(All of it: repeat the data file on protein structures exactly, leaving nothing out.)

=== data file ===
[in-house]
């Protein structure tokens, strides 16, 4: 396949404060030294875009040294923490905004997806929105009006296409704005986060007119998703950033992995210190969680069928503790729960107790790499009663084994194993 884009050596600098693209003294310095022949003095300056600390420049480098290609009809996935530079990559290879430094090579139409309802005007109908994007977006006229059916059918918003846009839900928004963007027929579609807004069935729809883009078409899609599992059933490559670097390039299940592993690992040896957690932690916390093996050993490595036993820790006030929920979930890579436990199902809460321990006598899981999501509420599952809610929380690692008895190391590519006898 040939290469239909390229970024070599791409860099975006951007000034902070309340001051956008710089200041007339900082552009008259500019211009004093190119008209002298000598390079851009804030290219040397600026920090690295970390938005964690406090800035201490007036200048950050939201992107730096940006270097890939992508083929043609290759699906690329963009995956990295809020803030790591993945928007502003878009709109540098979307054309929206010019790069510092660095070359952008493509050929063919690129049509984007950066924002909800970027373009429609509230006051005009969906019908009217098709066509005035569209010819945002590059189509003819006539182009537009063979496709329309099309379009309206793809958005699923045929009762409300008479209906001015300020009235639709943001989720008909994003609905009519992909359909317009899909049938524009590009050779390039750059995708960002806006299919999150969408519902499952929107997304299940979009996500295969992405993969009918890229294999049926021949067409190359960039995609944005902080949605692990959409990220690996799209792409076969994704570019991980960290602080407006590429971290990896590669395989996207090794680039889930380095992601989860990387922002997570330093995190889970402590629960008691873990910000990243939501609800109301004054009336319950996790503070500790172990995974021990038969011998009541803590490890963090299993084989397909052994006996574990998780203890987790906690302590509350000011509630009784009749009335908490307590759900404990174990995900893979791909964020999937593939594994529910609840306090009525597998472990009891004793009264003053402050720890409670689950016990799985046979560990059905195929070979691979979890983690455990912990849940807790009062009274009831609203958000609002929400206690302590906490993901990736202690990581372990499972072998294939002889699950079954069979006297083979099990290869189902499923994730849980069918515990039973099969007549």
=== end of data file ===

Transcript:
[in-house]
């Protein structure tokens, strides 16, 4: 396949404060030294875009040294923490905004997806929105009006296409704005986060007119998703950033992995210190969680069928503790729960107790790499009663084994194993 884009050596600098693209003294310095022949003095300056600390420049480098290609009809996935530079990559290879430094090579139409309802005007109908994007977006006229059916059918918003846009839900928004963007027929579609807004069935729809883009078409899609599992059933490559670097390039299940592993690992040896957690932690916390093996050993490595036993820790006030929920979930890579436990199902809460321990006598899981999501509420599952809610929380690692008895190391590519006898 040939290469239909390229970024070599791409860099975006951007000034902070309340001051956008710089200041007339900082552009008259500019211009004093190119008209002298000598390079851009804030290219040397600026920090690295970390938005964690406090800035201490007036200048950050939201992107730096940006270097890939992508083929043609290759699906690329963009995956990295809020803030790591993945928007502003878009709109540098979307054309929206010019790069510092660095070359952008493509050929063919690129049509984007950066924002909800970027373009429609509230006051005009969906019908009217098709066509005035569209010819945002590059189509003819006539182009537009063979496709329309099309379009309206793809958005699923045929009762409300008479209906001015300020009235639709943001989720008909994003609905009519992909359909317009899909049938524009590009050779390039750059995708960002806006299919999150969408519902499952929107997304299940979009996500295969992405993969009918890229294999049926021949067409190359960039995609944005902080949605692990959409990220690996799209792409076969994704570019991980960290602080407006590429971290990896590669395989996207090794680039889930380095992601989860990387922002997570330093995190889970402590629960008691873990910000990243939501609800109301004054009336319950996790503070500790172990995974021990038969011998009541803590490890963090299993084989397909052994006996574990998780203890987790906690302590509350000011509630009784009749009335908490307590759900404990174990995900893979791909964020999937593939594994529910609840306090009525597998472990009891004793009264003053402050720890409670689950016990799985046979560990059905195929070979691979979890983690455990912990849940807790009062009274009831609203958000609002929400206690302590906490993901990736202690990581372990499972072998294939002889699950079954069979006297083979099990290869189902499923994730849980069918515990039973099969007549």